Mortgages Knowledge Hub

How To Apply For a Coronavirus Mortgage Payment Holiday

For those struggling to pay their mortgage because of the effect of COVID-19 on their finances, providers are offering a mortgage payment holiday to help relieve the strain.

Coronavirus has affected the jobs and income of many people, placing them under great financial strain. Because of this, any homeowners who are facing a reduced income over the coming months may be worrying about how they will make their monthly mortgage payment.

Mortgage payments make up a significant proportion of a homeowner’s monthly outgoings, and finding a way to make the payments with limited available finances is likely to be a major source of concern.

So, to help homeowners and landlords struggling to make their payments, the government announced that mortgage lenders would be offering three-month mortgage payment holidays. On the 22 May this was extended by an additional three-months, so the mortgage payment holiday scheme will now be available for a 6-month period until 31 Oct 2020.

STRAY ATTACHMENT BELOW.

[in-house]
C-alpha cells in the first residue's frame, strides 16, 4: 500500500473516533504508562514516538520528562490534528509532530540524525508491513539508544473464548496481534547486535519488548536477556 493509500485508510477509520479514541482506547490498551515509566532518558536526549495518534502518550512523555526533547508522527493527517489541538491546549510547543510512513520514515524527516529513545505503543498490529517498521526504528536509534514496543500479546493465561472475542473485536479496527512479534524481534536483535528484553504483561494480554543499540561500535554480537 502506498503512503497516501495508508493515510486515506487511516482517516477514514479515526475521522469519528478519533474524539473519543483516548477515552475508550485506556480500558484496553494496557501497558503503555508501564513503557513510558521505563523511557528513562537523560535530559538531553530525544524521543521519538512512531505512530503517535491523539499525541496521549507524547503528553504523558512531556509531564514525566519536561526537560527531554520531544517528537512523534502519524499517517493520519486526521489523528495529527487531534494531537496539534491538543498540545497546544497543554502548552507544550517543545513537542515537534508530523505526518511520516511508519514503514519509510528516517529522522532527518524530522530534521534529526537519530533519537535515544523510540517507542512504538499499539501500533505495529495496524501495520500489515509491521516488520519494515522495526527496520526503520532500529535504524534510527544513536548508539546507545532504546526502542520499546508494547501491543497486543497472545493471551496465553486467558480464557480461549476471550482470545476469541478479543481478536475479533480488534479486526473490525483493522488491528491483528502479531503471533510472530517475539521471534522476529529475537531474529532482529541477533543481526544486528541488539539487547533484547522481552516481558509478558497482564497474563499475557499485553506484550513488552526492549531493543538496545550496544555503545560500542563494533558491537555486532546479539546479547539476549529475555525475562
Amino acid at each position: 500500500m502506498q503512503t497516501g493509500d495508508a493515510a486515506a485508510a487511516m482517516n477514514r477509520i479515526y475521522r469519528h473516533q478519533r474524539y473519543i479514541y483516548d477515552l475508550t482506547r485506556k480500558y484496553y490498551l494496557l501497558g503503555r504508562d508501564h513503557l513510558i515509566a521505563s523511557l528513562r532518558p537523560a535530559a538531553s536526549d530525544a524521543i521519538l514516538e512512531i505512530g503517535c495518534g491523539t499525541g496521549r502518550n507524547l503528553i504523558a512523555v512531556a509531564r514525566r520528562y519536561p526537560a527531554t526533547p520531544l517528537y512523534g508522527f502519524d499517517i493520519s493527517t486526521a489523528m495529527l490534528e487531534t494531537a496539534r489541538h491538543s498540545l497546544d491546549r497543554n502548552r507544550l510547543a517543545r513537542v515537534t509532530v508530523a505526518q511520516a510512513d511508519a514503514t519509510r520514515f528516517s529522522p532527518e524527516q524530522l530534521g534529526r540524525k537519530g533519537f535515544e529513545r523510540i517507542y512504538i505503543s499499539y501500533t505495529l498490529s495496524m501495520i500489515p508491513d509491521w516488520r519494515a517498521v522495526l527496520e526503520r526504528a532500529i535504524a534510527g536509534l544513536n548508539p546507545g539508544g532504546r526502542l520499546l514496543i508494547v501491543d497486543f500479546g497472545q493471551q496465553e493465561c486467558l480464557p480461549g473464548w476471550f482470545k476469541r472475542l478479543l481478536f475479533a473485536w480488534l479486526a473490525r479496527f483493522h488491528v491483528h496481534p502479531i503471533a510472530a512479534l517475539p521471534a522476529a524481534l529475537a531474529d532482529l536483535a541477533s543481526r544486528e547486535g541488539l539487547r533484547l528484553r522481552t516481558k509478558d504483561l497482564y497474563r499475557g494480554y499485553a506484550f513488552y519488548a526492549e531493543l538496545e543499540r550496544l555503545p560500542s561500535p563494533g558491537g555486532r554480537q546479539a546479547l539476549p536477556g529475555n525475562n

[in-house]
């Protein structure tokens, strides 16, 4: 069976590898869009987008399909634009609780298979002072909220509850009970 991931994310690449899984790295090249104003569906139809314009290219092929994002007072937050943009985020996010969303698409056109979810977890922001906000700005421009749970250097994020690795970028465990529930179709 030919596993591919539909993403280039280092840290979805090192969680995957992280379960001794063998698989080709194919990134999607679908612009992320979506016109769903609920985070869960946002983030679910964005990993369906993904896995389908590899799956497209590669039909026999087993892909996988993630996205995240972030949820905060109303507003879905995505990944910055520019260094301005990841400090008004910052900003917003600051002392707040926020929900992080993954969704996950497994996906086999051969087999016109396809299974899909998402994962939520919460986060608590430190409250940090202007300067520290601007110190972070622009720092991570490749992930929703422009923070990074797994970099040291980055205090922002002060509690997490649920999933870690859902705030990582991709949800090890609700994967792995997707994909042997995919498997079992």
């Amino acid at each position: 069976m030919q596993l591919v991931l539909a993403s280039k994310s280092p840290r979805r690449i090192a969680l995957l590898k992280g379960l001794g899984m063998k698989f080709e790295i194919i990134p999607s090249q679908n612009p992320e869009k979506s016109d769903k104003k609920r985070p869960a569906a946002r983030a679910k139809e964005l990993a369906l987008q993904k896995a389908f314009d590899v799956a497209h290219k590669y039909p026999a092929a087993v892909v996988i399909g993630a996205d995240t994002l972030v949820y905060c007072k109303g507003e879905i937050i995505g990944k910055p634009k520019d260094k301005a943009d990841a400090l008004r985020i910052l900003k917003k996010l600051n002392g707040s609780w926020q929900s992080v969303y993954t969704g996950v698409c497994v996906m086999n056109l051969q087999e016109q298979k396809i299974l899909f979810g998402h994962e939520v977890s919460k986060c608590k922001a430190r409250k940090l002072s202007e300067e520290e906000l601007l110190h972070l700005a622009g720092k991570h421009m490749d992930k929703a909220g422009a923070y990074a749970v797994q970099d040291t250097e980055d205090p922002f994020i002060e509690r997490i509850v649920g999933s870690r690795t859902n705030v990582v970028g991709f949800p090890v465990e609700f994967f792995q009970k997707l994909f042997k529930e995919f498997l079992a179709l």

By temporarily removing the considerable expense of a mortgage, the holiday is intended to reduce the financial stress on homeowners and landlords, and give them some breathing space to help get their finances back on track.

What is a mortgage payment holiday?

A mortgage payment holiday is a temporary agreement between you and your mortgage provider that allows you to stop making your mortgage payments for a set period of time- in this instance 6 months.

During this period, you won’t need to make any mortgage payments. However, the payments are not being waived, just deferred.